After going on the free walking tours, I still had a bit of time left in the day and some energy to spare, so I began my roaming almost immediately. As it was already mid-afternoon, I realized I wouldn’t quite have the time to venture to the outskirts and back, as I intended to do some night-time roaming in the CBD area as well. As a result, I ended up traveling to Docklands for a look around.
What’s so good about Docklands?
To be honest, not knowing Melbourne well enough, I would have to say “nothing really”. My trip to Docklands was more inspired by the fact that my first trip to Melbourne was to attend an interview in Docklands – and I wanted to go back just to see what it looked like. That first trip to Melbourne was so hurried that I had no idea where Docklands was in respect to the city, and I really had no idea I was next to a marina!
The first time I visited, I took a photo from the top floor of the shopping centre carpark, which gave a decent panorama. This time, the top level was closed, but the second-highest level still gave a similar view. The blue MAB building in front? That was where I had my interview!
Of course, things have changed over time, and Docklands is a thriving center for development (photo from phone camera). New highrises are going up literally everywhere, especially because of its proximity to the CBD and the fact it’s within the free tram zone.
One massive difference to the last time I visited (7th December 2012) was the Melbourne Star observation wheel, somewhat akin to the London Eye, wasn’t there. Little did I know, it had been constructed years earlier but taken down to due engineering issues, and occasional operational issues. Needless to say, I didn’t feel the need to take “flight” on the wheel, but it was a marvel to behold even at ground level.
I had read somewhere that Docklands was celebrated as a bit of a shopping area, and revisiting the shopping centre adjacent didn’t seem to have changed much in the time I had been away. It was an open plan, two level “arcade” style shopping centre. I had some lunch there at a fast food chain, and continued on.
It didn’t take much walking along Waterfront Way to arrive at the Melbourne City Marina. I was kind of expecting something major, with lots of boats … but things don’t seem to be quite as developed as I had assumed.
When I walked by a bench, I noticed a sign saying “You are within a
S area” and it took me a few seconds to think of what that meant.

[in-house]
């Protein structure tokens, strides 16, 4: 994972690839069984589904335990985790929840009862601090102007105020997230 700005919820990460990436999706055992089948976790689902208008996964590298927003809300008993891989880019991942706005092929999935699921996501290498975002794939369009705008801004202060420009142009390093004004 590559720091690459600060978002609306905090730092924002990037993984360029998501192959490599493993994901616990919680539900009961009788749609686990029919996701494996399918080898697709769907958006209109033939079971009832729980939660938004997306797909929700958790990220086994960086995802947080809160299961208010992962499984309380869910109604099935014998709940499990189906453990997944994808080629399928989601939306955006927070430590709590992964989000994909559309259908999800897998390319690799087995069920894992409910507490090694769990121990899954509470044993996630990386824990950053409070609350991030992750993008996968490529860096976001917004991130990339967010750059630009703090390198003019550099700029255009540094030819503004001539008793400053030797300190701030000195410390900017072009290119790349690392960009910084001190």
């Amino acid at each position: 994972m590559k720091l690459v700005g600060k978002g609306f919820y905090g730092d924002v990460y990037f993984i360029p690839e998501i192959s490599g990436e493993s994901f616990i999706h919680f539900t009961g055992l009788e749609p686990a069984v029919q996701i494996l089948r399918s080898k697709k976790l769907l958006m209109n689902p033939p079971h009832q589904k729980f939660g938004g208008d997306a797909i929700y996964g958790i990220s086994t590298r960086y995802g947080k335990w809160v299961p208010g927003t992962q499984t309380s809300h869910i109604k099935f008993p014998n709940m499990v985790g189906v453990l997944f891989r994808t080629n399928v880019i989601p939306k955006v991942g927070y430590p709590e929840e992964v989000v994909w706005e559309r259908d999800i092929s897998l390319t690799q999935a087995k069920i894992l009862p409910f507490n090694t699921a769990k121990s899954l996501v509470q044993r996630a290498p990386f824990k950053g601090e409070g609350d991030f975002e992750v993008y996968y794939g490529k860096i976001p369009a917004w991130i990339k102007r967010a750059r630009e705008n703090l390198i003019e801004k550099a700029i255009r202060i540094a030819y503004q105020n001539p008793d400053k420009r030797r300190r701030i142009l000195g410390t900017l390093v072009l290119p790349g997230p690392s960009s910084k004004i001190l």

No sitting? No spitting? No singing? No soliciting? Ah, no standing, as the wooden deck was technically a road!
It was fascinating to see these aquadonut “floating barbequeues”, although I guess the slight chill might have put prospective people off. That being said, I’ve never seen them before, and the thought of eating in a small round donut floating on the water seems odd.
The view from the walkway was captured in a large panorama (click for full size). The waterfront is surrounded by trendy looking buildings, likely fairly new, especially on the marina side. The area was quite quiet compared to what I’m accustomed to in Sydney.
Not being a particularly sporty type, I was quite surprised to find Etihad Stadium right next to the water and within the free tram zone. If I recall correctly, on a normal day, a 35 City Circle, 70 Docklands Waterfront City and 75 tram will get you here. Wouldn’t it be nice if our event locations in Sydney were free to get to?
I decided to give my Dad a call, while walking along the wharf. My eye was initially caught by the sculptures on the ground, and an Asian lady walking her very adorable malamute. Then I looked up, to see the various blue-green and purple toned glass and the setting sun just peeking out of the corner. One handed, I changed the lens and took the photo while on the phone – my Dad didn’t even notice!
Port Melbourne – Really?
The next day, when deciding where to go, I decided to venture a little further out, this time heading to Port Melbourne. Expecting to see a working shipping port of some sort, or possibly even a passenger terminal with ferry wharves … imagine my surprise when I was greeted by this at the end of the tram line: